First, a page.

A few months ago, we asked public officials a simple question: Is the property tax cap strong enough?
The property tax cap limits increases in the tax levy to 2 percent annually. Of course, that cap can be overridden with a 60 percent vote.
What good will that do when a public body only has five members? Three out of five is more than 60 percent — and that's the simple majority they would have needed anyway.
In addition, most budgets pass with more than a 60-percent majority anyway. So maybe it's not as much of a game-changer as some argued.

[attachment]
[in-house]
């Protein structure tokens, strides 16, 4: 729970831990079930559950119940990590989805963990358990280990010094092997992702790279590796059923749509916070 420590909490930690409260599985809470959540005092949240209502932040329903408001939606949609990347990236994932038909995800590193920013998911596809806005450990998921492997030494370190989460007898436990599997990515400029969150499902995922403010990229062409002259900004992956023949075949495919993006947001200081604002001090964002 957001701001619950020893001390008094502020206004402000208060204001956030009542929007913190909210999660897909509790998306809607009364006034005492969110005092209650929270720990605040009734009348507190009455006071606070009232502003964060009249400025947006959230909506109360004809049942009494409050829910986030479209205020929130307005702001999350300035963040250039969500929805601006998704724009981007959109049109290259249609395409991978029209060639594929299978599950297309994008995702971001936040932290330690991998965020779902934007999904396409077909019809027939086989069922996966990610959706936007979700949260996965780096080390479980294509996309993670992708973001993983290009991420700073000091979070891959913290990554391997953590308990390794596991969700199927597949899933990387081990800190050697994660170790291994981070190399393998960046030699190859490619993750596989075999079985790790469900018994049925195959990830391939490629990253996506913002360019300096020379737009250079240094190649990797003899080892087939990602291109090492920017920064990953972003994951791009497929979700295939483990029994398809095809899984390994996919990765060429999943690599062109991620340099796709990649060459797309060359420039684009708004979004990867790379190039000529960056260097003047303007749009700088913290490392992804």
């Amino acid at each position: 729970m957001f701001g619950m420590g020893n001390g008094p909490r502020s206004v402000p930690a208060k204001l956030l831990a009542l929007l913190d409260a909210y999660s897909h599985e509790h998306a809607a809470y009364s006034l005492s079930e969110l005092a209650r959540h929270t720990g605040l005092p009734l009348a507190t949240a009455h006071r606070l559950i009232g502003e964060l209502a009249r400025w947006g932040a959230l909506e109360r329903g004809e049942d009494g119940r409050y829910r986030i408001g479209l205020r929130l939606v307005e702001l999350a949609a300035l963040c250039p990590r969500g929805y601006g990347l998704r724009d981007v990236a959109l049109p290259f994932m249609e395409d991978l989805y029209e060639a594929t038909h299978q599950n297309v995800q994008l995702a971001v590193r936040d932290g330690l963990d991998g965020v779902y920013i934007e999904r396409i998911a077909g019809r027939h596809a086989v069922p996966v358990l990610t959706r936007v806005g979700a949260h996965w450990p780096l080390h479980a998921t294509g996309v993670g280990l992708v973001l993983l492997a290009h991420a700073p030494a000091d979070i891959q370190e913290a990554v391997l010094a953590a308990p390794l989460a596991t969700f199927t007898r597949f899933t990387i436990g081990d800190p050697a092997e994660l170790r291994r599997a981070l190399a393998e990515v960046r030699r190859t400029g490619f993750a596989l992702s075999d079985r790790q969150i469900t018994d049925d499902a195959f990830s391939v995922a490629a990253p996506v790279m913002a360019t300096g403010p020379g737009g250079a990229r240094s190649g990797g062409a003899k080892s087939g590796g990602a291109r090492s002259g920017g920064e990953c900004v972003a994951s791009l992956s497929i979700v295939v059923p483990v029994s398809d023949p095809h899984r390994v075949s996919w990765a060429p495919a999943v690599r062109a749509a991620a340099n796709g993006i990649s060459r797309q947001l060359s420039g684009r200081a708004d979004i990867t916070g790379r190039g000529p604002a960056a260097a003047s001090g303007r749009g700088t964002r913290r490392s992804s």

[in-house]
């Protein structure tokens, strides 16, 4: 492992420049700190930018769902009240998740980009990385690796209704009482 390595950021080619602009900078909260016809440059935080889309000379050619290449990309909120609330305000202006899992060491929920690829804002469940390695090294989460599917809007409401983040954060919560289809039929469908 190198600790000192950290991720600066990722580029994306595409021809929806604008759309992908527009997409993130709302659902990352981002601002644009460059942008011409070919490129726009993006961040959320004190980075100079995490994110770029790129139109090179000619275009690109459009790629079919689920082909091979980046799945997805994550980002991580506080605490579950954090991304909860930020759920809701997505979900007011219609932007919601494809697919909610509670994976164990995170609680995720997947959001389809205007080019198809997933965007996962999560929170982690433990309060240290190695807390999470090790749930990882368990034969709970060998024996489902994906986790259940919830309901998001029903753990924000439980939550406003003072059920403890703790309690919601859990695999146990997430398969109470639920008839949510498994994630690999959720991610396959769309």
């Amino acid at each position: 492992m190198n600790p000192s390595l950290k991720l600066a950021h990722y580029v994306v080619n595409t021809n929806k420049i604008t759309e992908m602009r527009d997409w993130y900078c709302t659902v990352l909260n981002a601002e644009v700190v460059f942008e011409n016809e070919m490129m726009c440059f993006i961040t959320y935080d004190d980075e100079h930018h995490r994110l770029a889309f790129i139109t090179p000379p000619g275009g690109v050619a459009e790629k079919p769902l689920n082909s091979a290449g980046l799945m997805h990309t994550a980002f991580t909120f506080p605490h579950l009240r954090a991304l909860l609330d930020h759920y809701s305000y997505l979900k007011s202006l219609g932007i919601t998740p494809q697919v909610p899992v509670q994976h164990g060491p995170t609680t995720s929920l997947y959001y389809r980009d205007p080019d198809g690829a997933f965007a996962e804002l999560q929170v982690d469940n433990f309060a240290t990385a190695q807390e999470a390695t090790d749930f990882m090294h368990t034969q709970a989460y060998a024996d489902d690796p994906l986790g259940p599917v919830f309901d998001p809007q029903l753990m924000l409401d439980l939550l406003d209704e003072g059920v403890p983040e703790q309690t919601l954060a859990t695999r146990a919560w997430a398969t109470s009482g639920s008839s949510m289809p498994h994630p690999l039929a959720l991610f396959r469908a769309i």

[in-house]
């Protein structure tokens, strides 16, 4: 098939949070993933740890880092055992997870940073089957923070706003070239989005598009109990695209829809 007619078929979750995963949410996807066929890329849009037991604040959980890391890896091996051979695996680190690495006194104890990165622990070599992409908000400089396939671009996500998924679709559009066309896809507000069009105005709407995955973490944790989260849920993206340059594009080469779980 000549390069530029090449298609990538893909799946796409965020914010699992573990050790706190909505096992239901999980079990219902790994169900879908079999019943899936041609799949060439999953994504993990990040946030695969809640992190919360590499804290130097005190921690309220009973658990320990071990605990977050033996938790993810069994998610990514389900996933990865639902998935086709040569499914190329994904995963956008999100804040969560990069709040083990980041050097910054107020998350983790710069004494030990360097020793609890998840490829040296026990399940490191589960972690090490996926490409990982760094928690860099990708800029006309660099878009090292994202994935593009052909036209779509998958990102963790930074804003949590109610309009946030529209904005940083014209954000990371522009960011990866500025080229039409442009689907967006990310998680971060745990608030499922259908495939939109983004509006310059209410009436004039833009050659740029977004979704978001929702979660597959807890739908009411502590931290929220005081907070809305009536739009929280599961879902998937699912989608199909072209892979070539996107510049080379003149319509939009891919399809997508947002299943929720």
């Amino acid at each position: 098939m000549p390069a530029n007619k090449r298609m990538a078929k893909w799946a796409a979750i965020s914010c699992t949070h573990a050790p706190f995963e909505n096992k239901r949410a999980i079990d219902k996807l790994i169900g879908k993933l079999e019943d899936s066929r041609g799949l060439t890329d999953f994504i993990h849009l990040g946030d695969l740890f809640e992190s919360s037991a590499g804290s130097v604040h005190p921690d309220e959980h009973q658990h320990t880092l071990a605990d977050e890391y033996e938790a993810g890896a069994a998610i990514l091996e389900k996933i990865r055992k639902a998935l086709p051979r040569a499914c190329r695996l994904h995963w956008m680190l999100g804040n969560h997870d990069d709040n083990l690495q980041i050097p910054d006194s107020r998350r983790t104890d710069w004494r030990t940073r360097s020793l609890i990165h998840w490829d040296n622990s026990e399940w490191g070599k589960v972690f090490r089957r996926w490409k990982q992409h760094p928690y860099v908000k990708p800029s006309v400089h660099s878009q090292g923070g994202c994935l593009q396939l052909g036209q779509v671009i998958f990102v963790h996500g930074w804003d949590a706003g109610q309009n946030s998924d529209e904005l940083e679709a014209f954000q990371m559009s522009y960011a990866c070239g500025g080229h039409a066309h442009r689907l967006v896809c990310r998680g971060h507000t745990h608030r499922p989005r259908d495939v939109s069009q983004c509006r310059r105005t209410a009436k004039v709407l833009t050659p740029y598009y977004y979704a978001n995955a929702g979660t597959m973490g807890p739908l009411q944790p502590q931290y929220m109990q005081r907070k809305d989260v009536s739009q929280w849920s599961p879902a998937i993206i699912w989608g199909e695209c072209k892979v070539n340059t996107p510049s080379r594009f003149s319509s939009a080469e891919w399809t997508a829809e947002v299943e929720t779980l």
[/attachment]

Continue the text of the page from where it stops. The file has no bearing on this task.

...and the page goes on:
But, legislators who voted for the package argued, it will raise the public consciousness of the issue. The public will say: Hey, wait, you want to raise my property taxes by more than 2 percent? But what of this cap?
That's exactly what could happen in St. Lawrence County, where a public meeting on exceeding the tax cap is expected to bring out a whole mess of people.
And then there's the ballot box solution if people don't like it.
The next question is: Will that public consciousness persist through the years? We'll see much ado about this property tax cap the first year around, though, as St. Lawrence County is adeptly proving.